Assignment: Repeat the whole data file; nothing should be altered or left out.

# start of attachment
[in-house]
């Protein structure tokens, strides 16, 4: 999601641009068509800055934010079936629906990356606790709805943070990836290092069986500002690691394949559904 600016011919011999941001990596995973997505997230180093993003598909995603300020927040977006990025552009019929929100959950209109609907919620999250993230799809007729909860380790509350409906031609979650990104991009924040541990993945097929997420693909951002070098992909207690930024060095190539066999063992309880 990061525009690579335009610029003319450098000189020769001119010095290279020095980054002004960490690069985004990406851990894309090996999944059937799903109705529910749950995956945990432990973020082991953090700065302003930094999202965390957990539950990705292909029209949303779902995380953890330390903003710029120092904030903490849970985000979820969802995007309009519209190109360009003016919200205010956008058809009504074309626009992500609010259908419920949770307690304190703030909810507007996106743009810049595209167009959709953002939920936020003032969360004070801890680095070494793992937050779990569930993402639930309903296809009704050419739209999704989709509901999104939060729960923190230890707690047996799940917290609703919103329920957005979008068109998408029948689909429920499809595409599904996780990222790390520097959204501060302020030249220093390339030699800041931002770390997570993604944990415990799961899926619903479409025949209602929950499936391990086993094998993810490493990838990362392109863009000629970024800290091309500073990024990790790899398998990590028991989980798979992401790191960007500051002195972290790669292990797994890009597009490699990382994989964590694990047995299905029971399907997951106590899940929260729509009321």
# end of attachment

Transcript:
[in-house]
């Protein structure tokens, strides 16, 4: 999601641009068509800055934010079936629906990356606790709805943070990836290092069986500002690691394949559904 600016011919011999941001990596995973997505997230180093993003598909995603300020927040977006990025552009019929929100959950209109609907919620999250993230799809007729909860380790509350409906031609979650990104991009924040541990993945097929997420693909951002070098992909207690930024060095190539066999063992309880 990061525009690579335009610029003319450098000189020769001119010095290279020095980054002004960490690069985004990406851990894309090996999944059937799903109705529910749950995956945990432990973020082991953090700065302003930094999202965390957990539950990705292909029209949303779902995380953890330390903003710029120092904030903490849970985000979820969802995007309009519209190109360009003016919200205010956008058809009504074309626009992500609010259908419920949770307690304190703030909810507007996106743009810049595209167009959709953002939920936020003032969360004070801890680095070494793992937050779990569930993402639930309903296809009704050419739209999704989709509901999104939060729960923190230890707690047996799940917290609703919103329920957005979008068109998408029948689909429920499809595409599904996780990222790390520097959204501060302020030249220093390339030699800041931002770390997570993604944990415990799961899926619903479409025949209602929950499936391990086993094998993810490493990838990362392109863009000629970024800290091309500073990024990790790899398998990590028991989980798979992401790191960007500051002195972290790669292990797994890009597009490699990382994989964590694990047995299905029971399907997951106590899940929260729509009321």